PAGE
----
Abstract: Boson-Sampling is a classically computationally hard problem that can - in principle - be efficiently solved with quantum linear optical networks. Very recently, a rush of experimental activity has ignited with the aim of developing such devices as feasible instances of quantum simulators. Even approximate Boson-Sampling is believed to be hard with high probability if the unitary describing the optical network is drawn from the Haar measure. In this work we show that in this setup, with probability exponentially close to one in the number of bosons, no symmetric algorithm can distinguish the Boson-Sampling distribution from the uniform one from fewer than exponentially many samples. This means that the two distributions are operationally indistinguishable without detailed a priori knowledge. We carefully discuss the prospects of efficiently using knowledge about the implemented unitary for devising non-symmetric algorithms that could potentially improve upon this. We conclude that due to the very fact that Boson-Sampling is believed to be hard, efficient classical certification of Boson-Sampling devices seems to be out of reach.
Mon, 17 Jun 2013 00:00:00 GMThttp://hdl.handle.net/11420/141662013-06-17T00:00:00ZGuaranteed efficient energy estimation of quantum many-body Hamiltonians using ShadowGroupinghttp://hdl.handle.net/11420/14532Title: Guaranteed efficient energy estimation of quantum many-body Hamiltonians using ShadowGrouping
Authors: Gresch, Alexander; Kliesch, Martin
Abstract: Energy estimation in quantum many-body Hamiltonians is a paradigmatic task in various research fields. In particular, efficient energy estimation may be crucial in achieving a quantum advantage for a practically relevant problem. For instance, the measurement effort poses a crucial bottleneck in variational quantum algorithms. We aim to find the optimal strategy with single-qubit measurements that yields the highest provable accuracy given a total measurement budget. As a central tool, we establish new tail bounds for empirical estimators of the energy. They are useful for identifying measurement settings that improve the energy estimate the most. This task constitutes an NP-hard problem. However, we are able to circumvent this bottleneck and use the tail bounds to develop a practical efficient estimation strategy which we call ShadowGrouping. As the name suggests, it combines shadow estimation methods with grouping strategies for Pauli strings. In numerical experiments, we demonstrate that ShadowGrouping outperforms state-of-the-art methods in estimating the electronic ground-state energies of various small molecules, both in provable and effective accuracy benchmarks. Hence, this work provides a promising way, e.g., to tackle the measurement bottleneck of variational quantum algorithms.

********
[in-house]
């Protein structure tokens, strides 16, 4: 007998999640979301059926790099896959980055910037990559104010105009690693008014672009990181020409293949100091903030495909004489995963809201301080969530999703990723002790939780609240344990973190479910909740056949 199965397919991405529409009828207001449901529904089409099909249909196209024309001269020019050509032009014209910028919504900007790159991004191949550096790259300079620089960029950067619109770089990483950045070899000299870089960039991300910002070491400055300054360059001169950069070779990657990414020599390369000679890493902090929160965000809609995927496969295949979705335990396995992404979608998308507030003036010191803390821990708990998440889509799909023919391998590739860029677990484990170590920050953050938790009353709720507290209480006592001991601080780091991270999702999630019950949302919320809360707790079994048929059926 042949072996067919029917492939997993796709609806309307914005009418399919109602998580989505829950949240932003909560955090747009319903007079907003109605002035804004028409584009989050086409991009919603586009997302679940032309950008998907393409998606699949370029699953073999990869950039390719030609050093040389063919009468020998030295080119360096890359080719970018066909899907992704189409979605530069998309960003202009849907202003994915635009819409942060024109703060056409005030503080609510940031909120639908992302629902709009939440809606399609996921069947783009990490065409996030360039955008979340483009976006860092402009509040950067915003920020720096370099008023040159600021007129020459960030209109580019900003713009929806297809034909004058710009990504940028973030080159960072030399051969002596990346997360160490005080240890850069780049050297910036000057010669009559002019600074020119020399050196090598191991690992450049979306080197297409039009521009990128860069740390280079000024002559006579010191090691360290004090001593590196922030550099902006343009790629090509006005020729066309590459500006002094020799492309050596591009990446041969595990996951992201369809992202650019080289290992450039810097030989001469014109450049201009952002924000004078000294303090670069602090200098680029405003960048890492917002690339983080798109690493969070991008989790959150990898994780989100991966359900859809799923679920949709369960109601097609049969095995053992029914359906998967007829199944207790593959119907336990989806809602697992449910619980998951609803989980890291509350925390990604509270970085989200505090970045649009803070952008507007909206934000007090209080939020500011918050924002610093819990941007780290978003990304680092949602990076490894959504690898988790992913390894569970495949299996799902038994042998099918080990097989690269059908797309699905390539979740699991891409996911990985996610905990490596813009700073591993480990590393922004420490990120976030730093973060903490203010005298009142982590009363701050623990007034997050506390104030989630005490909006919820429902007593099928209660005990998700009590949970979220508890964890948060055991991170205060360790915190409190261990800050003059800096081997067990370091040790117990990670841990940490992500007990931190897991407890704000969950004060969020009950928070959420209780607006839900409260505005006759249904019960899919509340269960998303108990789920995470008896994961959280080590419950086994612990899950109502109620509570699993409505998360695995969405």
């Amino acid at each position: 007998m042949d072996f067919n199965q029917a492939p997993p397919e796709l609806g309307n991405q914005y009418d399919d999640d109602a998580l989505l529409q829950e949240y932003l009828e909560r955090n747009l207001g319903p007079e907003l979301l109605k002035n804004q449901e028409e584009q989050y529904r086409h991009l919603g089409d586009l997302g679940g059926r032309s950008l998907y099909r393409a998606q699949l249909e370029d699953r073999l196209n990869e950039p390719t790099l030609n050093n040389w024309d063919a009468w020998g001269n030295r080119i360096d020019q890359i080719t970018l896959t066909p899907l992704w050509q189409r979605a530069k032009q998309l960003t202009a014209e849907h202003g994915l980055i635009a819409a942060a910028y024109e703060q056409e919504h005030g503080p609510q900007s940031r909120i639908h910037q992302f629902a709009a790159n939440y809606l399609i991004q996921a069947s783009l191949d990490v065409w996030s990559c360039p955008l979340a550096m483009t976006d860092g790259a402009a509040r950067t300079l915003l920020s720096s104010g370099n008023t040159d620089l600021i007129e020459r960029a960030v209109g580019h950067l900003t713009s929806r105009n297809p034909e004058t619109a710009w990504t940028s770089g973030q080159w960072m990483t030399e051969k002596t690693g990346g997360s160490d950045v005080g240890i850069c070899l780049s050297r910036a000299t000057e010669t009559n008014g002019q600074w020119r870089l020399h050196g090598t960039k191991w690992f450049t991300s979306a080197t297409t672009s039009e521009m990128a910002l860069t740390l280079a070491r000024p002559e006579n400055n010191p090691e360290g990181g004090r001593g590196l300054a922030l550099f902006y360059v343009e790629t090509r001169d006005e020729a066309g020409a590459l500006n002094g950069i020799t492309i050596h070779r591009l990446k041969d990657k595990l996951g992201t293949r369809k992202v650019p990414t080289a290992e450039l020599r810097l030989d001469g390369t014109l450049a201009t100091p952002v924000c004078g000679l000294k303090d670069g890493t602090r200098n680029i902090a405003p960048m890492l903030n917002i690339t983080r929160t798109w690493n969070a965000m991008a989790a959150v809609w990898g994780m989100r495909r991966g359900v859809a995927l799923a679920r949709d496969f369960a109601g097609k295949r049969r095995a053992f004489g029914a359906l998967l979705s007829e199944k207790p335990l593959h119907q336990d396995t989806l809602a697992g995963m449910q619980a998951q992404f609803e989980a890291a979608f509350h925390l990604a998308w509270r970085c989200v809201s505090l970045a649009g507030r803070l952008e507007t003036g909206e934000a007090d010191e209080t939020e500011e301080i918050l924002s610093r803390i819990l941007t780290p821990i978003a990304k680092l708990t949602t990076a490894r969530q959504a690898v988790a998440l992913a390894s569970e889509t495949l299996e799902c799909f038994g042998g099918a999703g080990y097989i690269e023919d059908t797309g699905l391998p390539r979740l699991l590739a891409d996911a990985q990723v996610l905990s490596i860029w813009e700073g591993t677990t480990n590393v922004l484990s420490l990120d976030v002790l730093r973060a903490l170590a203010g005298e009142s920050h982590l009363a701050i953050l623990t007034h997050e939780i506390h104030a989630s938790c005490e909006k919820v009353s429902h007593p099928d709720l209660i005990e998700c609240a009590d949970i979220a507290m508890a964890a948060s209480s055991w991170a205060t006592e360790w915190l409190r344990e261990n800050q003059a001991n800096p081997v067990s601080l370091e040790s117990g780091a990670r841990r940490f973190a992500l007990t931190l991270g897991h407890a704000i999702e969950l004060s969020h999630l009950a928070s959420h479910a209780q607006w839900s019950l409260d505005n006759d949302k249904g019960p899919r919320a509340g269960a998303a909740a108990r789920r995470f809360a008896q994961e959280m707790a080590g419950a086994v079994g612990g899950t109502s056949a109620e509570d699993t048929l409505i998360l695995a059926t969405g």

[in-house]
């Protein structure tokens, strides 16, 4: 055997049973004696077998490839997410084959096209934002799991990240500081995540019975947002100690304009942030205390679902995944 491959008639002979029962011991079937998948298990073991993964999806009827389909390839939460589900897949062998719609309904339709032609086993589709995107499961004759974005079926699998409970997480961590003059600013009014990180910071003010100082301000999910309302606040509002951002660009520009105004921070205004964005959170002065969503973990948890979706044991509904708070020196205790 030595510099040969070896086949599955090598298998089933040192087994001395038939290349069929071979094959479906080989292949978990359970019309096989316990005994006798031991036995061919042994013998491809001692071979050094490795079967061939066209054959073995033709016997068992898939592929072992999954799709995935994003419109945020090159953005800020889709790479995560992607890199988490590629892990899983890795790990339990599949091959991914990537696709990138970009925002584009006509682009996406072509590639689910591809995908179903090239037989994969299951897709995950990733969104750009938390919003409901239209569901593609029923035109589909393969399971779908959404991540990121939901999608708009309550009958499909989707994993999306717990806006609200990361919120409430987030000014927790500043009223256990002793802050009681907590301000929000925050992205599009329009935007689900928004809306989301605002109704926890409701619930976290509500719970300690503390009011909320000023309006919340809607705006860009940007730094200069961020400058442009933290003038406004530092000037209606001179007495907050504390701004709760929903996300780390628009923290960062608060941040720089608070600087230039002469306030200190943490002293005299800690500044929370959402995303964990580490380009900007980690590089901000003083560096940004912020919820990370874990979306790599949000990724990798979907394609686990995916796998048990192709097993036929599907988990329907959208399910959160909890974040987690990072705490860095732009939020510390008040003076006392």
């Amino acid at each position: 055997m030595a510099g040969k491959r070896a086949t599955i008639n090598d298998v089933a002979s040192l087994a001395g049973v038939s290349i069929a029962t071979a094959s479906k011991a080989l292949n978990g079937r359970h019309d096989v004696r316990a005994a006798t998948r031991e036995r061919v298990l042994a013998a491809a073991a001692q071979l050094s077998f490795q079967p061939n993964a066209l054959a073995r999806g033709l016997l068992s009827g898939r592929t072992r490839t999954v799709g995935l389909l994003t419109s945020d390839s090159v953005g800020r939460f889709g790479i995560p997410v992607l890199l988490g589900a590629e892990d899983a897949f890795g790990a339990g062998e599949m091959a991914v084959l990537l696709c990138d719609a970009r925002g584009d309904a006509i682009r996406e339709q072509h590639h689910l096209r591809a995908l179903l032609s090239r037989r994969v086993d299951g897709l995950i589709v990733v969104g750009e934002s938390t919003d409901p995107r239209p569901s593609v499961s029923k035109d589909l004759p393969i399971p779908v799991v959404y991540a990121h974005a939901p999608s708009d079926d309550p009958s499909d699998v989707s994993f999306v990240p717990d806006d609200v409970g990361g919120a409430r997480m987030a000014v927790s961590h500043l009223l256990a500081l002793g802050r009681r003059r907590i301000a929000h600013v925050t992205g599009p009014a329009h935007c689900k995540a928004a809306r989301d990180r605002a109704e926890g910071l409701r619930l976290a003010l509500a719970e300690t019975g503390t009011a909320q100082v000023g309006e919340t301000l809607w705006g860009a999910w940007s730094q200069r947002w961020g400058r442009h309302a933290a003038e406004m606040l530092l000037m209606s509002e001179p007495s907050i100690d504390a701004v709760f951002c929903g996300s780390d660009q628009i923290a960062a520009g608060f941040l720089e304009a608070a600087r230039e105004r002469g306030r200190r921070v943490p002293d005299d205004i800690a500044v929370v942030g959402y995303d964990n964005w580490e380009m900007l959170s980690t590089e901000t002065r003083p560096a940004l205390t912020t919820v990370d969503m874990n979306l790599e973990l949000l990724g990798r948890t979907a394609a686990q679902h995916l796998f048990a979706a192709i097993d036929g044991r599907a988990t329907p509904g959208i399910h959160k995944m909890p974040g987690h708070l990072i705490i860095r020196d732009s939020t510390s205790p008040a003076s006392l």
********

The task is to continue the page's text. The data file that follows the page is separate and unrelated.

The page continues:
Mon, 09 Jan 2023 00:00:00 GMThttp://hdl.handle.net/11420/145322023-01-09T00:00:00ZDistance-based resource quantification for sets of quantum measurementshttp://hdl.handle.net/11420/14163Title: Distance-based resource quantification for sets of quantum measurements
Authors: Tendick, Lucas; Kliesch, Martin; Kampermann, Hermann; Bruß, Dagmar
Abstract: The advantage that quantum systems provide for certain quantum information processing tasks over their classical counterparts can be quantified within the general framework of resource theories. Certain distance functions between quantum states have successfully been used to quantify resources like entanglement and coherence. Perhaps surprisingly, such a distance-based approach has not been adopted to study resources of quantum measurements, where other geometric quantifiers are used instead. Here, we define distance functions between sets of quantum measurements and show that they naturally induce resource monotones for convex resource theories of measurements. By focusing on a distance based on the diamond norm, we establish a hierarchy of measurement resources and derive analytical bounds on the incompatibility of any set of measurements. We show that these bounds are tight for certain projective measurements based on mutually unbiased bases and identify scenarios where different measurement resources attain the same value when quantified by our resource monotone. Our results provide a general framework to compare distance-based resources for sets of measurements and allow us to obtain limitations on Bell-type experiments.
Tue, 17 May 2022 00:00:00 GMThttp://hdl.handle.net/11420/141632022-05-17T00:00:00ZMixing Properties of Stochastic Quantum Hamiltonianshttp://hdl.handle.net/11420/14092Title: Mixing Properties of Stochastic Quantum Hamiltonians
Authors: Onorati, E.; Buerschaper, O.; Kliesch, Martin; Brown, W.; Werner, Albert H.; Eisert, Jens
Abstract: Random quantum processes play a central role both in the study of fundamental mixing processes in quantum mechanics related to equilibration, thermalisation and fast scrambling by black holes, as well as in quantum process design and quantum information theory. In this work, we present a framework describing the mixing properties of continuous-time unitary evolutions originating from local Hamiltonians having time-fluctuating terms, reflecting a Brownian motion on the unitary group. The induced stochastic time evolution is shown to converge to a unitary design. As a first main result, we present bounds to the mixing time. By developing tools in representation theory, we analytically derive an expression for a local k-th moment operator that is entirely independent of k, giving rise to approximate unitary k-designs and quantum tensor product expanders. As a second main result, we introduce tools for proving bounds on the rate of decoupling from an environment with random quantum processes. By tying the mathematical description closely with the more established one of random quantum circuits, we present a unified picture for analysing local random quantum and classes of Markovian dissipative processes, for which we also discuss applications.